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A family who lost a loved one a week ago has now lost their home.
The family of the late Todd Dickens, just buried last Sunday, was trying to somewhat return to a normal life after a summer that was filled with a roller coaster of emotions, according to friends of the family Cindy Lampton and Deb Moore.
Tricia Wartenbee and Dickens have shared a home together for more than 11 years before he passed away on Sept. 17. The couple have a child together and Dickens was the father figure for Wartenbee’s children from a previous relationship. Wartenbee has taken care of Dickens since 2000 when a car accident left him confined to a wheelchair.
In June, an alleged drunk driver struck Dickens, causing critical injuries as he returned home from one of his children’s baseball games. For the most part since the accident, Dickens had remained in a rehabilitation facility in Overland Park, Kan., a drive Wartenbee and the children would make on a daily basis.
This past Saturday night, according to the friends, Wartenbee allowed her children to have a friend over to stay the night to give the kids a break from recent events. At about 2 a.m. on Sunday morning, the 6-year-old friend was awake playing video games when he smelled smoke. Everyone else in the house was asleep, so the child alerted Wartenbee and everyone made it out of the house safely, however, everything the family owns is lost.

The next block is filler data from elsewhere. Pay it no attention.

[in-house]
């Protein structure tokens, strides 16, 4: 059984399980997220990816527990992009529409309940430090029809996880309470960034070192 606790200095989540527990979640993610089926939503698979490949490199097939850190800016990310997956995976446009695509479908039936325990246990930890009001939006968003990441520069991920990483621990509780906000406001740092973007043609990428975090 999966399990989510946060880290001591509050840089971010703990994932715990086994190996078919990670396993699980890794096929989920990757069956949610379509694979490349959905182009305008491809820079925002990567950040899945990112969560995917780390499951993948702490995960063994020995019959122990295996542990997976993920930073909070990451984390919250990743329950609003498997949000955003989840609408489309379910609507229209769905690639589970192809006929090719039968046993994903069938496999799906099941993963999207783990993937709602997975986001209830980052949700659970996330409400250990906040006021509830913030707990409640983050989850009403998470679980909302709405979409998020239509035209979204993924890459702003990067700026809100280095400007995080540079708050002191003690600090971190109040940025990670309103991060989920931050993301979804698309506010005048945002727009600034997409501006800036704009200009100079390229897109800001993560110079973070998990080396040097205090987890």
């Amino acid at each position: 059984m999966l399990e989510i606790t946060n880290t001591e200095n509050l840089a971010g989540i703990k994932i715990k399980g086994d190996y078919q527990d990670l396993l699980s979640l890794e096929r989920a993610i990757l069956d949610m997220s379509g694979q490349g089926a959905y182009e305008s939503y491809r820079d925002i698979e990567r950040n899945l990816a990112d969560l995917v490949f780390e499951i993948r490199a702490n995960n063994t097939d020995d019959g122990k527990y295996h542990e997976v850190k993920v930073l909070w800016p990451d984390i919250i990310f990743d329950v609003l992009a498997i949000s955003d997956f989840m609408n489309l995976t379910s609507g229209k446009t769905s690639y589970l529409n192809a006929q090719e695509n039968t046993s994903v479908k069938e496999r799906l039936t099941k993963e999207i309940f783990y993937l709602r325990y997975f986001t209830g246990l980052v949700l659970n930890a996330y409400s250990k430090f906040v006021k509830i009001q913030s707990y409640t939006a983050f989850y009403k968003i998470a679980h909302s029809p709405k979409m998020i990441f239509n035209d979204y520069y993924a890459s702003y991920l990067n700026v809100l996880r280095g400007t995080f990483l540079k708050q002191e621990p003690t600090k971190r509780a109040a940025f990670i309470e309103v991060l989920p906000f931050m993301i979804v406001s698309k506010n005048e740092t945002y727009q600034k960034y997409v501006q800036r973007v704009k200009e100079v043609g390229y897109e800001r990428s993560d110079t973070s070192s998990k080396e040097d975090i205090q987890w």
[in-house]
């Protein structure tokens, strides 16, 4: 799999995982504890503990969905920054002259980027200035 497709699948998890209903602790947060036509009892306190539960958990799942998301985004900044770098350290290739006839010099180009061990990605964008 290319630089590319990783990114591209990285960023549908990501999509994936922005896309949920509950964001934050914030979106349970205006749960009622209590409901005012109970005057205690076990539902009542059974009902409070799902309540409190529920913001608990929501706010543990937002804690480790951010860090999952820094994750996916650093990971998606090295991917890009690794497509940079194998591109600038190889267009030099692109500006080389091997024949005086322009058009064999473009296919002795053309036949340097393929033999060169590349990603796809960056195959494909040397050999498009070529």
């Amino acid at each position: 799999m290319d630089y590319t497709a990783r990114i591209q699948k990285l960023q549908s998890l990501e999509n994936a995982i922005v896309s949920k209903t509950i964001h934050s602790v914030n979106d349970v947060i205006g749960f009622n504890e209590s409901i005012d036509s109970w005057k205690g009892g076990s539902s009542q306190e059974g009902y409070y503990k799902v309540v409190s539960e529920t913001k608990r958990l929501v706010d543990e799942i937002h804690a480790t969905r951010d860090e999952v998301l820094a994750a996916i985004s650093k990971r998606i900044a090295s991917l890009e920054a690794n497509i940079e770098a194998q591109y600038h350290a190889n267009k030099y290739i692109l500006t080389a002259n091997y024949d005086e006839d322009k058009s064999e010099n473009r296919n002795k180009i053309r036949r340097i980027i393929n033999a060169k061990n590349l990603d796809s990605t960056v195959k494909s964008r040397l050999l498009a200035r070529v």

Lampton, owner of the Bearcat Den in Orrick has set up an account to accept donations for the family. Lampton is also compiling a list of things that people can donate. The family needs everything from furniture and appliances to clothes and shoes.
Clothes are needs for a boy whose sizes are 31×31 pants, men’s medium sized shirts and size 10 shoes.
Clothes are needed for a 10-year-old boy who likes athletic style pants, 12/14 size and size 6 1/2 shoes.
Clothes are also needed for a 9-year-old girl who wears size 12/14 and size 5 1/2 on the shoes.
Wartenbee needs clothes 16/18 pants, XXL on shirts and 8 1/2 shoes.
For more information, contact the Bearcat Den at 816-770-2637.